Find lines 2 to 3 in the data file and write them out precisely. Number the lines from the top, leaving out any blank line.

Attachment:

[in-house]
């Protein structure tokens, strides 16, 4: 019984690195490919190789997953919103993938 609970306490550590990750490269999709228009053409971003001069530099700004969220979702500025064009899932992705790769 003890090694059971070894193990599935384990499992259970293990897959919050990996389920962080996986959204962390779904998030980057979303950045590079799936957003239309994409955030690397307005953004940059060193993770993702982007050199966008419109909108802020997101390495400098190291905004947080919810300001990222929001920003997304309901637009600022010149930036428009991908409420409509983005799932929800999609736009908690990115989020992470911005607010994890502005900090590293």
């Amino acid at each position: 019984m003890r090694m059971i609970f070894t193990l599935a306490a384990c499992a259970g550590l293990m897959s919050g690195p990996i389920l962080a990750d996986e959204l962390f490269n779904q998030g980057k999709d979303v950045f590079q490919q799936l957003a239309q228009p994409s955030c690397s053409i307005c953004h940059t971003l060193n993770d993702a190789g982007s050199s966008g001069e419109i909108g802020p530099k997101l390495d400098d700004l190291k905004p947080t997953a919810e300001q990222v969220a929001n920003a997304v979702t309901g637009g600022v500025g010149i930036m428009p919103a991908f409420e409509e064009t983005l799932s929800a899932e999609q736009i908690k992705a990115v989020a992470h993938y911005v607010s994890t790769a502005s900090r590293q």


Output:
């Protein structure tokens, strides 16, 4: 019984690195490919190789997953919103993938 609970306490550590990750490269999709228009053409971003001069530099700004969220979702500025064009899932992705790769 003890090694059971070894193990599935384990499992259970293990897959919050990996389920962080996986959204962390779904998030980057979303950045590079799936957003239309994409955030690397307005953004940059060193993770993702982007050199966008419109909108802020997101390495400098190291905004947080919810300001990222929001920003997304309901637009600022010149930036428009991908409420409509983005799932929800999609736009908690990115989020992470911005607010994890502005900090590293």
């Amino acid at each position: 019984m003890r090694m059971i609970f070894t193990l599935a306490a384990c499992a259970g550590l293990m897959s919050g690195p990996i389920l962080a990750d996986e959204l962390f490269n779904q998030g980057k999709d979303v950045f590079q490919q799936l957003a239309q228009p994409s955030c690397s053409i307005c953004h940059t971003l060193n993770d993702a190789g982007s050199s966008g001069e419109i909108g802020p530099k997101l390495d400098d700004l190291k905004p947080t997953a919810e300001q990222v969220a929001n920003a997304v979702t309901g637009g600022v500025g010149i930036m428009p919103a991908f409420e409509e064009t983005l799932s929800a899932e999609q736009i908690k992705a990115v989020a992470h993938y911005v607010s994890t790769a502005s900090r590293q």